The role of MAR elements in DNA recombination


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PhD thesis: a PhD thesis.
The role of MAR elements in DNA recombination
Kostyrko K.
Mermod N.
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Université de Lausanne, Faculté de biologie et médecine
Faculté de biologie et de médecine Université de Lausanne CH-1015 Lausanne SUISSE
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The untargeted integration of foreign DNA into the mammalian cell genome, extensively used in gene therapy and biotechnology, remains an incompletely understood process. It is believed to be based on cellular DNA double strand break (DSB) repair machinery and to involve two major steps: i) the formation of long gene arrays (concatemers), and ii) recombination of the resulting concatemer with the genome. The main DSB repair pathways in eukaryotes include non-homologous end-joining (NHEJ), homologous recombination (HR), and microhomology-mediated end-joining (MMEJ). However, it is still not clear, which of these pathways are responsible for transgene integration.
Here, we show that NHEJ is not the primary pathway used by mammalian cells in the transgene integration process, while the components of the HR pathway seem to be important for genomic integration but not concatemerization. Instead, concatemer formation appears to be mediated by a subset of the MMEJ pathway, termed synthesis-dependent MMEJ (SD-MMEJ). This mechanism also seems to be preferentially used for plasmid integration into the genome, as confirmed by the analysis of plasmid-to-genome junction sequences, which were found to display an SD-MMEJ pattern. Therefore, we propose the existence of two distinct SD-MMEJ subpathways, relying on different subsets of enzymes. One of these mechanisms appears to be responsible for concatemerization, while the other mechanism, partially dependent in HR enzymes, seems to mediate recombination with the genome.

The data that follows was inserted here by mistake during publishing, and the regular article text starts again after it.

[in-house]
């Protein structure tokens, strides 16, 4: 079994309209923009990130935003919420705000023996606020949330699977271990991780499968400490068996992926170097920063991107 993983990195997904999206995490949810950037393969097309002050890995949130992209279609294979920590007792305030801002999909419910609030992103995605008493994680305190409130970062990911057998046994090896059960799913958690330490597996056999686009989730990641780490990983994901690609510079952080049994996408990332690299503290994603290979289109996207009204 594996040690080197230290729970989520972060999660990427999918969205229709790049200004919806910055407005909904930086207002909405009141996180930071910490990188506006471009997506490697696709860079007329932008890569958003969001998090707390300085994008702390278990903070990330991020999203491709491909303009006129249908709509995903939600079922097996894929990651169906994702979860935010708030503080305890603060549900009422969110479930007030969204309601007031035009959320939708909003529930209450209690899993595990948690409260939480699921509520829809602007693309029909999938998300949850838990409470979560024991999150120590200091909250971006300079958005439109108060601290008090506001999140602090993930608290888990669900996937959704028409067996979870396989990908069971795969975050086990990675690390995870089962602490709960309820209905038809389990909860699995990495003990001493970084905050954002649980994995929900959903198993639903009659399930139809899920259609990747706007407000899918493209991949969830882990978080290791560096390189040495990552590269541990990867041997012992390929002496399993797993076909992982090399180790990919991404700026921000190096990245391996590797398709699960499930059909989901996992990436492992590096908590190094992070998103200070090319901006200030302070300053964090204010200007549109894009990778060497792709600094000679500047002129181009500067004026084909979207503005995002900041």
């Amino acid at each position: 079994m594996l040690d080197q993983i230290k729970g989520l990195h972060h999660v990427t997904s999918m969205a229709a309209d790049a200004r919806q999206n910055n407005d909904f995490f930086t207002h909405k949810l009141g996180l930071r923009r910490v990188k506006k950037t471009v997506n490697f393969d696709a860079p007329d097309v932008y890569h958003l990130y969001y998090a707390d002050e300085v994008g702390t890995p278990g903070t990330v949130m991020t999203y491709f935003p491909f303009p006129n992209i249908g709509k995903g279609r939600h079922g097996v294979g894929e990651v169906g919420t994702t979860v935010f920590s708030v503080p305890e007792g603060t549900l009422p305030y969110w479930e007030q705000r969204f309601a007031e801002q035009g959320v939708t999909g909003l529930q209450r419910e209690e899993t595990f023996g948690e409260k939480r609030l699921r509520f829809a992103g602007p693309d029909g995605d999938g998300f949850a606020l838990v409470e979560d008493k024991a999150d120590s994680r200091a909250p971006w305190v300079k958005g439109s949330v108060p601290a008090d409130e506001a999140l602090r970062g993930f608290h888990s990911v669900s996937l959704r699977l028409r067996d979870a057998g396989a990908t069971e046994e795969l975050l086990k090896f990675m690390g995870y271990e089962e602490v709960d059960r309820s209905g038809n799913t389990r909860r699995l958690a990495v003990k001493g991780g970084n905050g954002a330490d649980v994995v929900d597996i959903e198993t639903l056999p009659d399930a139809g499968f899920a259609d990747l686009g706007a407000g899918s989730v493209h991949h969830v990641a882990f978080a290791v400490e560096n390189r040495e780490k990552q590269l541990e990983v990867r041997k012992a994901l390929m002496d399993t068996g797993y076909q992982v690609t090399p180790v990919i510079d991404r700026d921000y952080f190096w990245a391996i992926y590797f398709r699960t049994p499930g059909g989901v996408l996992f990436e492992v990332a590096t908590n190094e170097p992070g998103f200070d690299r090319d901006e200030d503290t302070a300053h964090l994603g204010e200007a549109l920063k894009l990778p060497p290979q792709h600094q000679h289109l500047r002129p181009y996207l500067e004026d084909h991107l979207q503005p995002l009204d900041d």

Previous studies performed by our group suggested that matrix attachment regions (MARs), which are epigenetic regulatory DNA elements that participate in the formation of chromatin boundaries and augment transcription, may mediate increased plasmid integration into the genome of CHO cells by stimulating DNA recombination. In the present work, we demonstrate that MAR-mediated plasmid integration results from the enhanced SD-MMEJ pathway. Analysis of transgene integration loci and junction DNA sequences validated the prevalent use of this pathway by the MAR elements to target plasmid DNA into gene-rich areas of the CHO genome. We propose that this finding should in the future help to engineer cells for improved recombinant protein production.
In addition to investigating the process of transgene integration, we designed recombination assays to better characterize the components of the MMEJ and SD-MMEJ pathways. We also used CHO cells expressing cycle-sensitive reporter genes to demonstrate a potential role of HR proteins in the cell cycle regulation.
MAR, DNA repair, transgene, integration, MMEJ, SD-MMEJ
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14/09/2015 11:04
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21/11/2022 8:30
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